– By Jonathan Kopke.
Don’t you sometimes wish you could pull a blanket over your head and not come out until the whole coronavirus pandemic is over? When you’ve read one story too many about what it’s like to struggle for breath when the virus strikes. When you’ve been scrupulous for weeks about staying six feet away from other people, and then a new study says maybe that should have been twenty-six feet. Or when calls to mental health hotlines have surged by nearly 900%, don’t you just want to go somewhere and hide?
Remarkably, God says that’s not a bad idea at all. Look at what’s written in Psalm 27: “God will hide me in his shelter in the day of trouble; he will conceal me under the cover of his tent.”
Okay, that’s all very nice, but just how are we supposed to go about letting God hide us?
I suppose there are saints who can start by clearing everything else from their minds, but when I try to empty my mind, nature abhors a vacuum, and what rushes in to fill the void is nothing but worries and deadlines and regrets. To pilfer a line from Mark Twain, “When the snakes are asleep, the rats are on deck, and when the rats turn in, the snakes come on watch.” So I’ve never figured out how to empty my mind. The best I’ve ever been able to do is to fill it with something else. As the Bible says, “Whatever is true, whatever is noble, whatever is right, whatever is pure, whatever is lovely, whatever is admirable—if anything is excellent or praiseworthy—think about such things..” And it seems to me that one powerful way of doing that is by using our imaginations.
When a little girl dresses up in a white lab coat and pretends to be Dr. Amy Acton issuing updates from the Ohio Department of Health, that’s considered cute, but if a grown man pretends that God is hiding him, I suppose that’s considered crazy. And yet, Jesus said that if we’re going to enter the Kingdom of God at all, we’ll have to do it like little children. So at the risk of letting it get out that I’m crazy, or at least childish, I’ll admit to one example of imagination that’s helped me hide in God: Once when I was still in elementary school, there was a springtime Monday when my mother hung her laundry outside for the first time of the season. For no good reason, I sprawled out in a sunny spot under the clotheslines, and when the sun was too bright in my face, I pulled my mother’s wicker laundry basket over me. I’m sure I wasn’t hidden, but I felt hidden. I felt protected. I felt comforted. I remember that I’d been feeling sick that day, and under that basket, I felt healed. And sixty years later, I’ve never forgotten those moments. So even now, sometimes when I’m rattled, I can lie down by myself and imagine that I’m inviting God to hide me under that old laundry basket.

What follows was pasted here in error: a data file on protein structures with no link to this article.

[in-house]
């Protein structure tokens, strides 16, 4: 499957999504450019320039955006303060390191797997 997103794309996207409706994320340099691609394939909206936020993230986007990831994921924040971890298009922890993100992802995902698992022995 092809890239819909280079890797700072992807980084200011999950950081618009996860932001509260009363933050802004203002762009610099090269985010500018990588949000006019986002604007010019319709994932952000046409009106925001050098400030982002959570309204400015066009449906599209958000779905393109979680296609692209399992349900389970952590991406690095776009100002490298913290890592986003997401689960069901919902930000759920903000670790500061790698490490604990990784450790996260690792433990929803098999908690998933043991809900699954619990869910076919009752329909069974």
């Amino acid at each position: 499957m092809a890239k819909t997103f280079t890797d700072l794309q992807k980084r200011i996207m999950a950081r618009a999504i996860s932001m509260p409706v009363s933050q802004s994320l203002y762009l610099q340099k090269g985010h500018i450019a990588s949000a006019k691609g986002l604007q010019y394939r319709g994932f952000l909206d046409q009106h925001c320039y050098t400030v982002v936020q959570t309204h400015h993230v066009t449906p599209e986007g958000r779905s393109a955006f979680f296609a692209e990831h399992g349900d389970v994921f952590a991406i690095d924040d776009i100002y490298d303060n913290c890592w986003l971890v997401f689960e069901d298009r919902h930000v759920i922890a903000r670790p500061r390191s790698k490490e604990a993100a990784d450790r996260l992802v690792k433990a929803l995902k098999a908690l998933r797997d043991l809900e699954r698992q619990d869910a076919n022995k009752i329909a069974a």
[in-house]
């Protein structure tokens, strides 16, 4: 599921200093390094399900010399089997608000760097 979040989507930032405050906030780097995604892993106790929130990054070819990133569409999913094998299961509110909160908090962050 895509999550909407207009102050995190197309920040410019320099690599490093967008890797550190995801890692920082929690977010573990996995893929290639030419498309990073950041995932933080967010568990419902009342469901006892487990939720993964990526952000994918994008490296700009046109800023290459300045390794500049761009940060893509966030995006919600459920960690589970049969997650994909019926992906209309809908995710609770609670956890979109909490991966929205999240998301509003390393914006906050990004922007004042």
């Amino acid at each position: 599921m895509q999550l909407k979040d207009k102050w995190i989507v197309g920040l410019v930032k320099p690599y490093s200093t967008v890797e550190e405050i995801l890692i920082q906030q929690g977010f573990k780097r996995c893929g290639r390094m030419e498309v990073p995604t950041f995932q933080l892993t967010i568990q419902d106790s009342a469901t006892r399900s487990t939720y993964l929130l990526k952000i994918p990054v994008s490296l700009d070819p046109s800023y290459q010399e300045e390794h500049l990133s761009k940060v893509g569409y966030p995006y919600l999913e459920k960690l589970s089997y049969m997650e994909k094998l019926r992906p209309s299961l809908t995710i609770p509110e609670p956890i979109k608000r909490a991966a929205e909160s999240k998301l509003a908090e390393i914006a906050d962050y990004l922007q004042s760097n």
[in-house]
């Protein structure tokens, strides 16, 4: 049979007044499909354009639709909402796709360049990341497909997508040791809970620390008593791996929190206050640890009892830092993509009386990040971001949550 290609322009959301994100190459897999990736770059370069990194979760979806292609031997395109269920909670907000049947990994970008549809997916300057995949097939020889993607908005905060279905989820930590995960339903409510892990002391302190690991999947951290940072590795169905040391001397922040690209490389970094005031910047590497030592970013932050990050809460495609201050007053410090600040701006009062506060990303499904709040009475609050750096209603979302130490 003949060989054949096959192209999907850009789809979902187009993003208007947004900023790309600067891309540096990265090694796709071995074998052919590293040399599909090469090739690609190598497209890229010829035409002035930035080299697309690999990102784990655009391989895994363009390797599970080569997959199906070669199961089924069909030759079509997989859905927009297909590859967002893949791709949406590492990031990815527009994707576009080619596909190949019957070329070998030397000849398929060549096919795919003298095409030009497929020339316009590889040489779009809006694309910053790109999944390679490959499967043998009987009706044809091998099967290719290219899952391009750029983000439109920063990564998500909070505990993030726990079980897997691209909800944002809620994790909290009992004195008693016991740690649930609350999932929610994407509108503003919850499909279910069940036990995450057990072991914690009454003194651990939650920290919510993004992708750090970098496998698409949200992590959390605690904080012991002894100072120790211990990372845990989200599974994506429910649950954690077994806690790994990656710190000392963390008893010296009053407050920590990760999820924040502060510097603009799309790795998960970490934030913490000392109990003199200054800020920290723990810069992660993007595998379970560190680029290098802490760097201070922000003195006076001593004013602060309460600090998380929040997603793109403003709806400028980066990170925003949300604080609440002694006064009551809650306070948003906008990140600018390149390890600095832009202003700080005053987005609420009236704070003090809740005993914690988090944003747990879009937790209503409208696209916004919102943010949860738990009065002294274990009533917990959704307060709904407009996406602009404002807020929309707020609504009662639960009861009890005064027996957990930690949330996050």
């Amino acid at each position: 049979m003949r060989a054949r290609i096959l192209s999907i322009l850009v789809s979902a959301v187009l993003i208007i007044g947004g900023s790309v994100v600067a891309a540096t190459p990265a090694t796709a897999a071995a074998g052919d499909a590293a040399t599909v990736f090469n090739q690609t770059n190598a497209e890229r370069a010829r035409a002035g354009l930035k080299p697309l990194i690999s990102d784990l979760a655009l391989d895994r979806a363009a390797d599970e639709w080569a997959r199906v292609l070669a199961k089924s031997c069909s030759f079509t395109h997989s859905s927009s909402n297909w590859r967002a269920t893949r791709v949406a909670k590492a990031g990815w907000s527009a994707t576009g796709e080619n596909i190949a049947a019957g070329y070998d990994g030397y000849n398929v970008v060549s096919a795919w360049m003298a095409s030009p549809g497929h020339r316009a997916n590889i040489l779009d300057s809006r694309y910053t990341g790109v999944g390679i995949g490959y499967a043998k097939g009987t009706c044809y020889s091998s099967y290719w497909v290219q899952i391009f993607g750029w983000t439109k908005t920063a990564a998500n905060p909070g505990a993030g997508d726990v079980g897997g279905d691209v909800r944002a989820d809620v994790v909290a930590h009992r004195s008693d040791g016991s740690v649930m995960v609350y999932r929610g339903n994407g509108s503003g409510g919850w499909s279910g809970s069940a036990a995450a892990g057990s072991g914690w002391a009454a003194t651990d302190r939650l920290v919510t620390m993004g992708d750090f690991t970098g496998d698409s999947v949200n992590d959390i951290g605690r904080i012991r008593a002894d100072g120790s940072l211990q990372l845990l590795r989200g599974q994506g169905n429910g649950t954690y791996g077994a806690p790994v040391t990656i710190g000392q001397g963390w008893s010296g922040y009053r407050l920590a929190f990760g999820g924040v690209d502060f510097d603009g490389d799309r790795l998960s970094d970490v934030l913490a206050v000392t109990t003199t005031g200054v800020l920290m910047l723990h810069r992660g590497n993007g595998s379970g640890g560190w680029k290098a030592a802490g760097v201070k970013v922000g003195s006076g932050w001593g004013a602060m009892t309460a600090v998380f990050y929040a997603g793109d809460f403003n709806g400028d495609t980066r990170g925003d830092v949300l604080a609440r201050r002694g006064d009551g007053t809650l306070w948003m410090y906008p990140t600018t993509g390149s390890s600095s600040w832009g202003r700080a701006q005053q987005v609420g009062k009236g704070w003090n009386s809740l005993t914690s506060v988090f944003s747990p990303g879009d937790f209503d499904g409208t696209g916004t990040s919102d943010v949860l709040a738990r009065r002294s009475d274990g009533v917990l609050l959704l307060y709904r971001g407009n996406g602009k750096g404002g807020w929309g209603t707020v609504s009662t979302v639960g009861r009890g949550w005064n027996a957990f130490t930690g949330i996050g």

How do you speak to a person you’re hiding with? Of course, you whisper. So I whisper to God something like the words of the song: “You are my hiding place. You always fill my heart with songs of deliverance. Whenever I am afraid, I will trust in you.” And there in my imagination, God himself meets me with his protection, his comfort, and his healing. I’m certainly not suggesting that anybody else should try to encounter God under an imaginary laundry basket. But maybe I’m not the only one who can invite God into an old memory where it’s easier to enjoy his peace that “surpasses all understanding.” In our own unique ways, we can all experience the promise: “God will hide me in his shelter in the day of trouble; he will conceal me under the cover of his tent.”1
QUESTIONS FOR REFLECTION
- When you were a child, what was your safe place or hiding place you went to when you were sad, or mad, or lonely, or afraid. If you don’t mind sharing, post your response in the comments below.
- Read Psalm 27:1. Now turn it around, as if God is asking you, “Whom do you fear? Of what are you afraid?” How would you answer God? Now read Psalm 27:1-5 as if God is speaking those words to you.
- Imagine you are in your childhood hiding place and listen to this version of the song Jon mentioned, You Are My Hiding Place. End it by saying, “I am safe with you.”
 Psalm 27:5 nrs
 Philippians 4:8 nrs
 Philippians 4:7 nrs